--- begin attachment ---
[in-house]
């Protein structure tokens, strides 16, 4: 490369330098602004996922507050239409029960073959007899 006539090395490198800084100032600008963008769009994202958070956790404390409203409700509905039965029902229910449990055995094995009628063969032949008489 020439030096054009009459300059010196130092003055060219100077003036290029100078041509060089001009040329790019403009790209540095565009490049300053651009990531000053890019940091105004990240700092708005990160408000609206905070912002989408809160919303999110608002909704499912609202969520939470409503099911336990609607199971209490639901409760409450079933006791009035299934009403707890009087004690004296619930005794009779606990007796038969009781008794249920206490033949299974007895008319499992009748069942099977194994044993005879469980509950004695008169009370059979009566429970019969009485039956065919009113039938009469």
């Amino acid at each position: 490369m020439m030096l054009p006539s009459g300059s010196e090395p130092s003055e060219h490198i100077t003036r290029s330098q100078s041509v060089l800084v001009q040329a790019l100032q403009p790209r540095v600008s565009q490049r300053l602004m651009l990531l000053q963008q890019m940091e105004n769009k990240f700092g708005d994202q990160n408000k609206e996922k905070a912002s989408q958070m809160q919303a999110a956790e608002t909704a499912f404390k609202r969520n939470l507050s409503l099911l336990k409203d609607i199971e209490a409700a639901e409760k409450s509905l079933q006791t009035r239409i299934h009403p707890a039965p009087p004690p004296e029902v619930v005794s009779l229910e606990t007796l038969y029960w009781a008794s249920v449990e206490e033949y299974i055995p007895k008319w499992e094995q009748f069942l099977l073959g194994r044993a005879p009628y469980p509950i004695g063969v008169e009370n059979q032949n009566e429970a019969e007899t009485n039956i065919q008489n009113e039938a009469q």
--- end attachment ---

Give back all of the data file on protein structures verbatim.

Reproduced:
[in-house]
């Protein structure tokens, strides 16, 4: 490369330098602004996922507050239409029960073959007899 006539090395490198800084100032600008963008769009994202958070956790404390409203409700509905039965029902229910449990055995094995009628063969032949008489 020439030096054009009459300059010196130092003055060219100077003036290029100078041509060089001009040329790019403009790209540095565009490049300053651009990531000053890019940091105004990240700092708005990160408000609206905070912002989408809160919303999110608002909704499912609202969520939470409503099911336990609607199971209490639901409760409450079933006791009035299934009403707890009087004690004296619930005794009779606990007796038969009781008794249920206490033949299974007895008319499992009748069942099977194994044993005879469980509950004695008169009370059979009566429970019969009485039956065919009113039938009469």
């Amino acid at each position: 490369m020439m030096l054009p006539s009459g300059s010196e090395p130092s003055e060219h490198i100077t003036r290029s330098q100078s041509v060089l800084v001009q040329a790019l100032q403009p790209r540095v600008s565009q490049r300053l602004m651009l990531l000053q963008q890019m940091e105004n769009k990240f700092g708005d994202q990160n408000k609206e996922k905070a912002s989408q958070m809160q919303a999110a956790e608002t909704a499912f404390k609202r969520n939470l507050s409503l099911l336990k409203d609607i199971e209490a409700a639901e409760k409450s509905l079933q006791t009035r239409i299934h009403p707890a039965p009087p004690p004296e029902v619930v005794s009779l229910e606990t007796l038969y029960w009781a008794s249920v449990e206490e033949y299974i055995p007895k008319w499992e094995q009748f069942l099977l073959g194994r044993a005879p009628y469980p509950i004695g063969v008169e009370n059979q032949n009566e429970a019969e007899t009485n039956i065919q008489n009113e039938a009469q």